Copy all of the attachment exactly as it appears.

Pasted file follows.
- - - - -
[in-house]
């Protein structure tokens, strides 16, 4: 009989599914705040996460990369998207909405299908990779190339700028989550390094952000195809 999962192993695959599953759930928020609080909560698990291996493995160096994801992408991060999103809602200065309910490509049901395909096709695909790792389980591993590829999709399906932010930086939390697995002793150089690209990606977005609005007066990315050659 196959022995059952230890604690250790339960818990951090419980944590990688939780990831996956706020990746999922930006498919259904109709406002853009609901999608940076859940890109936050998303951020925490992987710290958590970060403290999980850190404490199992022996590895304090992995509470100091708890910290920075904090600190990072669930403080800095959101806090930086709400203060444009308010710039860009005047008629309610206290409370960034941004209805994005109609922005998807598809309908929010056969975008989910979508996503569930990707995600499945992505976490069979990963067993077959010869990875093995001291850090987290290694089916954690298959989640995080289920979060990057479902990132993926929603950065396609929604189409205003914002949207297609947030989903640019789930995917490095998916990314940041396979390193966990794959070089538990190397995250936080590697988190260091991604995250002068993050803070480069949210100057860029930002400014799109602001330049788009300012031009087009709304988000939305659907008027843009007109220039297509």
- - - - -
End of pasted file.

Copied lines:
[in-house]
């Protein structure tokens, strides 16, 4: 009989599914705040996460990369998207909405299908990779190339700028989550390094952000195809 999962192993695959599953759930928020609080909560698990291996493995160096994801992408991060999103809602200065309910490509049901395909096709695909790792389980591993590829999709399906932010930086939390697995002793150089690209990606977005609005007066990315050659 196959022995059952230890604690250790339960818990951090419980944590990688939780990831996956706020990746999922930006498919259904109709406002853009609901999608940076859940890109936050998303951020925490992987710290958590970060403290999980850190404490199992022996590895304090992995509470100091708890910290920075904090600190990072669930403080800095959101806090930086709400203060444009308010710039860009005047008629309610206290409370960034941004209805994005109609922005998807598809309908929010056969975008989910979508996503569930990707995600499945992505976490069979990963067993077959010869990875093995001291850090987290290694089916954690298959989640995080289920979060990057479902990132993926929603950065396609929604189409205003914002949207297609947030989903640019789930995917490095998916990314940041396979390193966990794959070089538990190397995250936080590697988190260091991604995250002068993050803070480069949210100057860029930002400014799109602001330049788009300012031009087009709304988000939305659907008027843009007109220039297509």